Global stocks are set to close out the worst year since the 2008 financial crisis after the battle by central banks to tame inflation and the war in Ukraine sent powerful waves rushing across asset markets. The broad MSCI All-World index of developed and emerging market equities has shed nearly a fifth of its value in 2022, with bourses from Wall Street to Shanghai and Frankfurt all notching up significant losses. Bond markets also endured heavy selling: the US 10-year government bond yield, a global benchmark for long-term borrowing costs, has shot up to 3.8 per cent from about 1.5 per cent at the end of last year — the biggest annual increase on Bloomberg records stretching to the 1960s.
Global dealmaking suffered a record fall during the second half of this year, as rising interest rates and economic uncertainty brought a period of frenzied activity to an abrupt close. Mergers and acquisitions worth $1.4tn were announced during the six months to December, down from the $2.2tn agreed in the first half of 2022. It was the biggest swing, from one six-month period to the next, since records began in 1980. The overall volume of deals struck globally in 2022 was down 38 per cent from 2021, the largest year-on-year drop since 2001.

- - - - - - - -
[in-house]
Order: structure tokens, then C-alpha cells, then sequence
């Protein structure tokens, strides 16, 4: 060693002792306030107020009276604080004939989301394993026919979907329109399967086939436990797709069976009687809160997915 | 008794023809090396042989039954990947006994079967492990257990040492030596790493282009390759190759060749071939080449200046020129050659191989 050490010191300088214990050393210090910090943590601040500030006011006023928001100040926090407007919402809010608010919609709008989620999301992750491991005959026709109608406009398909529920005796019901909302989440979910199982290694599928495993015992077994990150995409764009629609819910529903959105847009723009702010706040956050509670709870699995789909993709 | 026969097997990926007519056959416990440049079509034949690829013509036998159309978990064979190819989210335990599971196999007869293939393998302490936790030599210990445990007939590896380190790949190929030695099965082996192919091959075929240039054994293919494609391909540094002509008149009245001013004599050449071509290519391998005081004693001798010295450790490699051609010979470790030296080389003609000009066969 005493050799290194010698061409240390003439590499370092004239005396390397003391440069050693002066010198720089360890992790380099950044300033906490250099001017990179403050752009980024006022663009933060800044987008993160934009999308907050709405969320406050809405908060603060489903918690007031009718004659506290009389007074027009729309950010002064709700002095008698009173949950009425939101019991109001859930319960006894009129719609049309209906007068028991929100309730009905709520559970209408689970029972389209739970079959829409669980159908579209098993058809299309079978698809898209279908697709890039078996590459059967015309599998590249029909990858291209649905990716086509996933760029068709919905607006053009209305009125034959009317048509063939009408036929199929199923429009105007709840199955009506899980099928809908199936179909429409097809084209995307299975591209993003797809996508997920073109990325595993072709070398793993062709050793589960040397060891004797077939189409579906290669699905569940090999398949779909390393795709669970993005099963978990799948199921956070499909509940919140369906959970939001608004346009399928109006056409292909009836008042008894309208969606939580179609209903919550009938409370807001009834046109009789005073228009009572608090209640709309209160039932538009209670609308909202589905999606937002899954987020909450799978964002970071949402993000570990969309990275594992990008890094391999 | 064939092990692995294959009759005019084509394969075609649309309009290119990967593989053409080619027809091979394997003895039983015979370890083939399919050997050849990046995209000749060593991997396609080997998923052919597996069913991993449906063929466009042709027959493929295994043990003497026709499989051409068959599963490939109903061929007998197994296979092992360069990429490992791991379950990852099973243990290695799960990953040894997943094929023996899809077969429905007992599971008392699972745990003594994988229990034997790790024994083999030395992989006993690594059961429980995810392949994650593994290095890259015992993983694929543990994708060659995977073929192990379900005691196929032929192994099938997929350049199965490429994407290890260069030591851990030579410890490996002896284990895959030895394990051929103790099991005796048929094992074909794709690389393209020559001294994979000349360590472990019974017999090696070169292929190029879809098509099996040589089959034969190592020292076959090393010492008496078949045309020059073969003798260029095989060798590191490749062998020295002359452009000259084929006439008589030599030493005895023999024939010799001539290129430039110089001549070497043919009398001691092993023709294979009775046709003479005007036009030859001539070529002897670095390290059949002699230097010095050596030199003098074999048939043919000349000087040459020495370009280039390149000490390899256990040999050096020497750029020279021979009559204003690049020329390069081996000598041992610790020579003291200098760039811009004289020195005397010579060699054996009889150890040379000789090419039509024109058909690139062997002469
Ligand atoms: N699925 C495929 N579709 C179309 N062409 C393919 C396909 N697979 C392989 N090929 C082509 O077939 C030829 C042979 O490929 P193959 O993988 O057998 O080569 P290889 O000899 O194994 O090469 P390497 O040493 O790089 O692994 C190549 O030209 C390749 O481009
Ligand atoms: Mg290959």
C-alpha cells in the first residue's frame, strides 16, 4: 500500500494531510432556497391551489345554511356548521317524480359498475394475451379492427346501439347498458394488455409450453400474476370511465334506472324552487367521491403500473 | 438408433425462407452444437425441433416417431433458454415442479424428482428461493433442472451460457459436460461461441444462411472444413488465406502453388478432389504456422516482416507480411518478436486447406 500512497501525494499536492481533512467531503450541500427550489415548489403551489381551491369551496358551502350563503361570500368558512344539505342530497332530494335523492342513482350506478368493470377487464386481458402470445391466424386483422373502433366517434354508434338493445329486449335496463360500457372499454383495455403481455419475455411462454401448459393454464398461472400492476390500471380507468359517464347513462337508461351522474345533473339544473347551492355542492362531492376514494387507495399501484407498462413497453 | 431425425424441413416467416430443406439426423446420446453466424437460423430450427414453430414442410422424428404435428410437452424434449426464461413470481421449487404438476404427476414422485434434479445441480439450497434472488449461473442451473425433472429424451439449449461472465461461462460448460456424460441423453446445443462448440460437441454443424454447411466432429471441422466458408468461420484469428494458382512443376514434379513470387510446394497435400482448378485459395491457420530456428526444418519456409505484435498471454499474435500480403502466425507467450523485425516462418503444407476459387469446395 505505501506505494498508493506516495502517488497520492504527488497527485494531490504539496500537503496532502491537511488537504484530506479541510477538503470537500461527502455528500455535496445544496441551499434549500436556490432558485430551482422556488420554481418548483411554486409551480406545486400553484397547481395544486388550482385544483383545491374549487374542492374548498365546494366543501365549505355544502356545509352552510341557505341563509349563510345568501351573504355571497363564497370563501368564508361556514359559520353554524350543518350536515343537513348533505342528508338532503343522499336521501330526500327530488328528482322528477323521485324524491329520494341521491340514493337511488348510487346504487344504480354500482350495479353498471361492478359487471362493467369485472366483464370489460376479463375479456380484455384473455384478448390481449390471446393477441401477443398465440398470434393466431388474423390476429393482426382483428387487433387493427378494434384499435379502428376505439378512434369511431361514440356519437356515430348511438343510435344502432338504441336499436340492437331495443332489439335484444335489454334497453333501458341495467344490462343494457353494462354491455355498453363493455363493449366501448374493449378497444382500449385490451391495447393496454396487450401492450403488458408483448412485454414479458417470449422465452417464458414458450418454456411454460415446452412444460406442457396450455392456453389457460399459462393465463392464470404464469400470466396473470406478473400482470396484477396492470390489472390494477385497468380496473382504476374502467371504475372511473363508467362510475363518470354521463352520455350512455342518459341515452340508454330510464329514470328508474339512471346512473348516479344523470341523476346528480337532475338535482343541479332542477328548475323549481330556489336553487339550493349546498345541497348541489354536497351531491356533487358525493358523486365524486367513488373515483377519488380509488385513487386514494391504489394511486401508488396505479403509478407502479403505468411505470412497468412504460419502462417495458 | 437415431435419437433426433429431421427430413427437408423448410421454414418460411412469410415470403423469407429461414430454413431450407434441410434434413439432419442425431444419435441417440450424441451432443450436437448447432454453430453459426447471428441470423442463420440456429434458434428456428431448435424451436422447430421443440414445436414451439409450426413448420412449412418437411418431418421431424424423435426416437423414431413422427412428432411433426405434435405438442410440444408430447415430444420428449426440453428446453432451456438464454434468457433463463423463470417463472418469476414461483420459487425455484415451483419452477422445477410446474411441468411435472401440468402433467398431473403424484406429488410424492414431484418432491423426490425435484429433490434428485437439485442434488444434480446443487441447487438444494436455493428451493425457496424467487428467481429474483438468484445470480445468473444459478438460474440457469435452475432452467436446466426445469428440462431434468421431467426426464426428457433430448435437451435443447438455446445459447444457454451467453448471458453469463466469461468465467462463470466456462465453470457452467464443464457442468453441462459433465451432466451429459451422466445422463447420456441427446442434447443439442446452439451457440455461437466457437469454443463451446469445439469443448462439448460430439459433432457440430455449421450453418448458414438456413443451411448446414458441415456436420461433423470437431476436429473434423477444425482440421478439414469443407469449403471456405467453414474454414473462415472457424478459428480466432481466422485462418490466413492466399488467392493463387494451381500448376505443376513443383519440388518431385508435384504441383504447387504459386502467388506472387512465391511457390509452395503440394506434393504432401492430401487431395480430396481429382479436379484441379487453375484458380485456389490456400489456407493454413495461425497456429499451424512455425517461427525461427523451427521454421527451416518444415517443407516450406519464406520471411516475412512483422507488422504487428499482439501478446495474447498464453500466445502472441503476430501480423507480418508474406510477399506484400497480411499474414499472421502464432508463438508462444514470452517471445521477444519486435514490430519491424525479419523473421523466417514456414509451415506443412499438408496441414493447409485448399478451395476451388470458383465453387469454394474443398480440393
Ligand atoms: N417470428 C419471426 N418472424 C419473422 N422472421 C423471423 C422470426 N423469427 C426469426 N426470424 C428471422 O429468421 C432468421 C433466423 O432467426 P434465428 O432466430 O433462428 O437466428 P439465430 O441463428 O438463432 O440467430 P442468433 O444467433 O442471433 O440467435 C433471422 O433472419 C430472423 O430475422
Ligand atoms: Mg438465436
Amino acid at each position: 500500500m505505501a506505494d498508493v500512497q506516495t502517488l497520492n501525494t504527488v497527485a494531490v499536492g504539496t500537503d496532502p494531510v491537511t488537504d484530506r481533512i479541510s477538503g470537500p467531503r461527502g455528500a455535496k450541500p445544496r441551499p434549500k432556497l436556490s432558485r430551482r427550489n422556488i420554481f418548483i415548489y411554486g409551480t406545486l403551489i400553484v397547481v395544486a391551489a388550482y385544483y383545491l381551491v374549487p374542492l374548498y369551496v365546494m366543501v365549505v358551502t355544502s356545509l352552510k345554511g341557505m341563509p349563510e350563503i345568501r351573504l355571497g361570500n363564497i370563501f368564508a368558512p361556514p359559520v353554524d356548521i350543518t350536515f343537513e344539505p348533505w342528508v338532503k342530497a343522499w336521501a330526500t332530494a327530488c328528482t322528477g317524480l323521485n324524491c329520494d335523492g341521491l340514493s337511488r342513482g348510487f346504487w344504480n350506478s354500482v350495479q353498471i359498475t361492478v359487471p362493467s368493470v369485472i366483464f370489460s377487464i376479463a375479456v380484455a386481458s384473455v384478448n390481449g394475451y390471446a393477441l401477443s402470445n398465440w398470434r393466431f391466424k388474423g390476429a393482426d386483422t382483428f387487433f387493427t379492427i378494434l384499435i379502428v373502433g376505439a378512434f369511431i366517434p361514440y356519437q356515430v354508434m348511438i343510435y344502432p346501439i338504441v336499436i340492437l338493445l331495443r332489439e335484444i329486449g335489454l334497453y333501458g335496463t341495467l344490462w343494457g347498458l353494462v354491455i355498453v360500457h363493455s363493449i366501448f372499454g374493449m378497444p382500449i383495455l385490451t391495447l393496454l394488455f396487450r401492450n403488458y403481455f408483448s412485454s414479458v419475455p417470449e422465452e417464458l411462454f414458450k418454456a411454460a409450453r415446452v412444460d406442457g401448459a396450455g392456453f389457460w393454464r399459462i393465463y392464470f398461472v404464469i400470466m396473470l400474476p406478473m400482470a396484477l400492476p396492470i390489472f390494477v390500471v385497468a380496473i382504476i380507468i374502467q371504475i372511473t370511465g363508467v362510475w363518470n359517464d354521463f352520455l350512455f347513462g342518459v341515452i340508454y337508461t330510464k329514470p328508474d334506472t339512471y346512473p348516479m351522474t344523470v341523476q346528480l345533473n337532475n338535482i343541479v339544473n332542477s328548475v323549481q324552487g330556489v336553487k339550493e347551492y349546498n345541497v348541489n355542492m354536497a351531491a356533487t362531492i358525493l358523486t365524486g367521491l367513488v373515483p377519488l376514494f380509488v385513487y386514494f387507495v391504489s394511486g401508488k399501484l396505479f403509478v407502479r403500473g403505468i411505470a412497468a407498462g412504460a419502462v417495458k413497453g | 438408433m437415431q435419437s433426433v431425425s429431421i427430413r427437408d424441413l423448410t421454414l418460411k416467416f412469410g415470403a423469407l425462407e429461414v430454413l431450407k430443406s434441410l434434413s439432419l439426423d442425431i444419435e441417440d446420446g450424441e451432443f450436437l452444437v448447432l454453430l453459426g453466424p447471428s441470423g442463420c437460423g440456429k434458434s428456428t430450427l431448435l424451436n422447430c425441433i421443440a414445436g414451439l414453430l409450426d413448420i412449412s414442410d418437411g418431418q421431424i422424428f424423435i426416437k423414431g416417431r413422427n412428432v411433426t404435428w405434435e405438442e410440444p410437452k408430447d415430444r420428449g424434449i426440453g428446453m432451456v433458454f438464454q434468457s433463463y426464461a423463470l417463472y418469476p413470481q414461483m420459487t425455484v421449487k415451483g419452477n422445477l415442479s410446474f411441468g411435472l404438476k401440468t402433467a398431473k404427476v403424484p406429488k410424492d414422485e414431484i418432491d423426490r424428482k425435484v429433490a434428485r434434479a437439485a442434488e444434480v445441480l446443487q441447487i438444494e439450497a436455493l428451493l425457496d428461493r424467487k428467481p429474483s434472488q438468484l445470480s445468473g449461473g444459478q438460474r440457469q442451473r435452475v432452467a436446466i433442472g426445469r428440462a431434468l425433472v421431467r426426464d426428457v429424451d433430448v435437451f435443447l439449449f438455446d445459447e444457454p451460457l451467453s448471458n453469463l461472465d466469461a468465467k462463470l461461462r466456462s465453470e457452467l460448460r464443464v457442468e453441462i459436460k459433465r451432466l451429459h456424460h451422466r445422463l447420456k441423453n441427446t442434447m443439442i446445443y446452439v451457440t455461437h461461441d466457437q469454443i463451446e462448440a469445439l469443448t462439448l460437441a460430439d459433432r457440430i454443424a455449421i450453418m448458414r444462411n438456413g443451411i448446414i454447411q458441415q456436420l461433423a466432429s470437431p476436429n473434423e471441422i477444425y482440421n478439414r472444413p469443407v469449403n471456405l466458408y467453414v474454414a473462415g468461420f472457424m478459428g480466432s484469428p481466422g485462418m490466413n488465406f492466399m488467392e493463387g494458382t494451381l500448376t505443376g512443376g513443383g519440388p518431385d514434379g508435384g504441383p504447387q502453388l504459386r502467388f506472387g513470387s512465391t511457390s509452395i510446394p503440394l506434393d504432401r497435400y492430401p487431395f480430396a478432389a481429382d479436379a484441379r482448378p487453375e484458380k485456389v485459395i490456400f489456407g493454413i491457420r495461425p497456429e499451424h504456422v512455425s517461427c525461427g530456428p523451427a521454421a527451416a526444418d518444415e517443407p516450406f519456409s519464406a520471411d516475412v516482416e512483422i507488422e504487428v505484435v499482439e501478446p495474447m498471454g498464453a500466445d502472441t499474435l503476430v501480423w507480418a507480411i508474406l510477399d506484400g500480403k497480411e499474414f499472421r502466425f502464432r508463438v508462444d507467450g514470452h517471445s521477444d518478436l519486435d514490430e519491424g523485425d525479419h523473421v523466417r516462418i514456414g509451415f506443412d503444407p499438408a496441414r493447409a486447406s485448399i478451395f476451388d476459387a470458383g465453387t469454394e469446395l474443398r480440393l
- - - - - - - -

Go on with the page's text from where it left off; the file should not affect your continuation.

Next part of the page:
European natural gas prices have fallen to levels last recorded before Russia’s full-scale invasion of Ukraine in February, as warmer weather helps the continent to preserve its reserves.